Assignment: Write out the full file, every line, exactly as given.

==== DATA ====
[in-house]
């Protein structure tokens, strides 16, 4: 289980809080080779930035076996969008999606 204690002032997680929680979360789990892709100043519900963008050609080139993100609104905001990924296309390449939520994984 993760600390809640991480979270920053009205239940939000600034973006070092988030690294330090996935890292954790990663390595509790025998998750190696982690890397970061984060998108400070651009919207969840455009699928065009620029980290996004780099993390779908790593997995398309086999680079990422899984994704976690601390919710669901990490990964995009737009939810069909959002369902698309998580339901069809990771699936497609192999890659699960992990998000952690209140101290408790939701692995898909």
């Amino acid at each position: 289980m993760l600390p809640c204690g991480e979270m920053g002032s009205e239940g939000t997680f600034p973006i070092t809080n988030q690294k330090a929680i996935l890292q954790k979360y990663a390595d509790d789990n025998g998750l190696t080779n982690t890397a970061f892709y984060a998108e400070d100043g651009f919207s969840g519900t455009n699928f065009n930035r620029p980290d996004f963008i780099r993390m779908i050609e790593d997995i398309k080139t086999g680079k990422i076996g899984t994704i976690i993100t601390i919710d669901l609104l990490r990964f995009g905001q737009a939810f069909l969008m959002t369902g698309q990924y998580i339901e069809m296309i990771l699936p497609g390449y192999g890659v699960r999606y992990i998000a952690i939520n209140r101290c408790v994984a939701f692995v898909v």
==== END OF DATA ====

[in-house]
């Protein structure tokens, strides 16, 4: 289980809080080779930035076996969008999606 204690002032997680929680979360789990892709100043519900963008050609080139993100609104905001990924296309390449939520994984 993760600390809640991480979270920053009205239940939000600034973006070092988030690294330090996935890292954790990663390595509790025998998750190696982690890397970061984060998108400070651009919207969840455009699928065009620029980290996004780099993390779908790593997995398309086999680079990422899984994704976690601390919710669901990490990964995009737009939810069909959002369902698309998580339901069809990771699936497609192999890659699960992990998000952690209140101290408790939701692995898909």
């Amino acid at each position: 289980m993760l600390p809640c204690g991480e979270m920053g002032s009205e239940g939000t997680f600034p973006i070092t809080n988030q690294k330090a929680i996935l890292q954790k979360y990663a390595d509790d789990n025998g998750l190696t080779n982690t890397a970061f892709y984060a998108e400070d100043g651009f919207s969840g519900t455009n699928f065009n930035r620029p980290d996004f963008i780099r993390m779908i050609e790593d997995i398309k080139t086999g680079k990422i076996g899984t994704i976690i993100t601390i919710d669901l609104l990490r990964f995009g905001q737009a939810f069909l969008m959002t369902g698309q990924y998580i339901e069809m296309i990771l699936p497609g390449y192999g890659v699960r999606y992990i998000a952690i939520n209140r101290c408790v994984a939701f692995v898909v």